The Baker's Boy (Book of Words Series #1) [NOOK Book]

Overview

Melliandra, forced into a betrothal with a sinister prince, flees Castle Harvell with Jack, a kitchen apprentice with an uncontrolled power to work miracles. The Book of Words is a new fantasy adventure series featuring lethal conspiracies.

As the King of the Four Kingdoms lies dying, traitorous conspirators prepare a political marriage to ensure they will control the crown. But the young noblewoman Melliandra refuses to betroth a sinister prince, and instead flees ...

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The Baker's Boy (Book of Words Series #1)

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Overview

Melliandra, forced into a betrothal with a sinister prince, flees Castle Harvell with Jack, a kitchen apprentice with an uncontrolled power to work miracles. The Book of Words is a new fantasy adventure series featuring lethal conspiracies.

As the King of the Four Kingdoms lies dying, traitorous conspirators prepare a political marriage to ensure they will control the crown. But the young noblewoman Melliandra refuses to betroth a sinister prince, and instead flees the castle with the miracle-working kitchen apprentice, Jack. Together they embark on a dark and wondrous journey.

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What People Are Saying

Katherine Kurtz
J. V. Jones and The Baker's Boy are quite a find....A deliciously intricate tale.
Dennis L. McKiernan
We have a major new writer here. Bravo! An intriguing tale, well told.
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Product Details

  • ISBN-13: 9780759521667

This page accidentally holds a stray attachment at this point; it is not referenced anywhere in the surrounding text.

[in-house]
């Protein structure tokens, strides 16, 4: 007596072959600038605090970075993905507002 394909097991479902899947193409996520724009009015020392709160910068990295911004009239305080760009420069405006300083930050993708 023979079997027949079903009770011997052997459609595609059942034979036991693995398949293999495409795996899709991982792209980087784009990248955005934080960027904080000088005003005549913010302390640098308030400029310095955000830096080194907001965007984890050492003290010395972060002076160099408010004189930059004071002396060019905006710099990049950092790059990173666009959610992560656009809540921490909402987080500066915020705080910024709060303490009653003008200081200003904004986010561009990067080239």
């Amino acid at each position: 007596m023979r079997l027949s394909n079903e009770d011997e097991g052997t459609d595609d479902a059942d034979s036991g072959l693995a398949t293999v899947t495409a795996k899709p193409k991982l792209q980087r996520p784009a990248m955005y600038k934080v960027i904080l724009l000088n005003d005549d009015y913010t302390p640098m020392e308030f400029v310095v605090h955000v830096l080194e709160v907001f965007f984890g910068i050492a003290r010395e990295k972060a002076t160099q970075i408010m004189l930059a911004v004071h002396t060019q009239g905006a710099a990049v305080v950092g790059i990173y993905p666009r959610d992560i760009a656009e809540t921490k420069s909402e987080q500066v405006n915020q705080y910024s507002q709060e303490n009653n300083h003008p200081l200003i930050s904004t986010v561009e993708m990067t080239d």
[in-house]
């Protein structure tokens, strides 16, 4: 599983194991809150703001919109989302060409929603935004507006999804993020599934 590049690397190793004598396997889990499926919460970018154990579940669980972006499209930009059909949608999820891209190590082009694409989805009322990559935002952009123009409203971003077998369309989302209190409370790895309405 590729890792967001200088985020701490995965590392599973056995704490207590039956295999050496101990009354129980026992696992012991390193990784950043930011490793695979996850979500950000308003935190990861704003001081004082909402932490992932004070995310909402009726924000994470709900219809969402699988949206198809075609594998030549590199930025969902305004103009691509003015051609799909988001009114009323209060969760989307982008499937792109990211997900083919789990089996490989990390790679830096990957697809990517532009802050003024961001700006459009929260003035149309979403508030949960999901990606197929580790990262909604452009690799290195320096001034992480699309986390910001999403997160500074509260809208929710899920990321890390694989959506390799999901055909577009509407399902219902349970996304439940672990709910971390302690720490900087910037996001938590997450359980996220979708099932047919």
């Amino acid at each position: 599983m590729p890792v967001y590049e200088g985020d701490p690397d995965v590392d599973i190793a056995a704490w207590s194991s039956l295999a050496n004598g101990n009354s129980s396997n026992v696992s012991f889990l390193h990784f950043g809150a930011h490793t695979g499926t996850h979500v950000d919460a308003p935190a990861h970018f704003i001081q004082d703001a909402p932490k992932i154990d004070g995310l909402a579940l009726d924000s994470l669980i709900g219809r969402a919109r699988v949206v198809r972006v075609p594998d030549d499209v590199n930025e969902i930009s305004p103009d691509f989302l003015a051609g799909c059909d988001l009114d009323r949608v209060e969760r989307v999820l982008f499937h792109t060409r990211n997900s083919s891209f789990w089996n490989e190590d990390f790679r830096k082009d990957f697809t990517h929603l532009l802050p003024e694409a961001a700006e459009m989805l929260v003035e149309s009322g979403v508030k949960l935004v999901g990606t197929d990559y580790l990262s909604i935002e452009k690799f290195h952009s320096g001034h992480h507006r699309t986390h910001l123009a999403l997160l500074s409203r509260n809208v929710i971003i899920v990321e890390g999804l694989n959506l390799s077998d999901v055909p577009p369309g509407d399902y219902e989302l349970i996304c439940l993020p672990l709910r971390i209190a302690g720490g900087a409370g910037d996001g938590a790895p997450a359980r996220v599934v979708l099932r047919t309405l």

• Publisher: Grand Central Publishing
  • Publication date: 12/15/2000
  • Series: Book of Words Series , #1
  • Sold by: Hachette Digital, Inc.
  • Format: eBook
  • Sales rank: 224,049
  • File size: 944 KB

Read an Excerpt


Prologue


"The deed is done, master." Lusk barely had a second to notice the glint of the long-knife, and only a fraction of that second to realize what it meant.

Baralis sliced Lusk's body open with one forceful but elegant stroke, cleaving from the throat to the groin. Baralis shuddered as the body fell to the floor with a dull thud. He held his hand up to his face where he detected a sticky wetness: Lusk's blood. On impulse he drew his finger to his lips and tasted. It was like an old friend, coppery, salty and still warm.

He turned away from the now lifeless body and noticed his robes were covered in Lusk's blood; it was not a random spraying, the blood formed a scarlet arc against the gray. A crescent moon. Baralis smiled, it was a good omen — a crescent moon marked new beginnings, new births, new opportunities — the very currency he would deal in this night.